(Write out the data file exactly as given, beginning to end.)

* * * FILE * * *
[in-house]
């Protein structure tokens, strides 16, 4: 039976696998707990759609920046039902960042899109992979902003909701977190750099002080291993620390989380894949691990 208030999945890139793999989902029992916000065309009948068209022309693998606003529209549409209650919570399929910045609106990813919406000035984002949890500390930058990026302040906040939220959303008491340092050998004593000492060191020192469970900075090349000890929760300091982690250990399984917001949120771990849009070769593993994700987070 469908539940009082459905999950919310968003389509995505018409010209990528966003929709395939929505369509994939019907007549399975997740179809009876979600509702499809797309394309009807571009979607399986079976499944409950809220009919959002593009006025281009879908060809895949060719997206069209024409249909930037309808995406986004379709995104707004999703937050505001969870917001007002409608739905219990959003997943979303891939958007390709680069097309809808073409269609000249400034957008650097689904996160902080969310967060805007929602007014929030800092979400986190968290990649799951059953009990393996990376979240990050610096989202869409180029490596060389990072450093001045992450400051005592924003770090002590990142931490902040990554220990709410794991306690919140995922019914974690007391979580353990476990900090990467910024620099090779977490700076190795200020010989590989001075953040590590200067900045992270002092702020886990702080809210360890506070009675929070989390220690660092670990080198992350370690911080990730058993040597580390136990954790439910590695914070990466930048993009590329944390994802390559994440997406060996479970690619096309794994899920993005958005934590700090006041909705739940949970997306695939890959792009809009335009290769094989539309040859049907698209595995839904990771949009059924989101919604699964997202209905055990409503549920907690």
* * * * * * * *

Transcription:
[in-house]
């Protein structure tokens, strides 16, 4: 039976696998707990759609920046039902960042899109992979902003909701977190750099002080291993620390989380894949691990 208030999945890139793999989902029992916000065309009948068209022309693998606003529209549409209650919570399929910045609106990813919406000035984002949890500390930058990026302040906040939220959303008491340092050998004593000492060191020192469970900075090349000890929760300091982690250990399984917001949120771990849009070769593993994700987070 469908539940009082459905999950919310968003389509995505018409010209990528966003929709395939929505369509994939019907007549399975997740179809009876979600509702499809797309394309009807571009979607399986079976499944409950809220009919959002593009006025281009879908060809895949060719997206069209024409249909930037309808995406986004379709995104707004999703937050505001969870917001007002409608739905219990959003997943979303891939958007390709680069097309809808073409269609000249400034957008650097689904996160902080969310967060805007929602007014929030800092979400986190968290990649799951059953009990393996990376979240990050610096989202869409180029490596060389990072450093001045992450400051005592924003770090002590990142931490902040990554220990709410794991306690919140995922019914974690007391979580353990476990900090990467910024620099090779977490700076190795200020010989590989001075953040590590200067900045992270002092702020886990702080809210360890506070009675929070989390220690660092670990080198992350370690911080990730058993040597580390136990954790439910590695914070990466930048993009590329944390994802390559994440997406060996479970690619096309794994899920993005958005934590700090006041909705739940949970997306695939890959792009809009335009290769094989539309040859049907698209595995839904990771949009059924989101919604699964997202209905055990409503549920907690």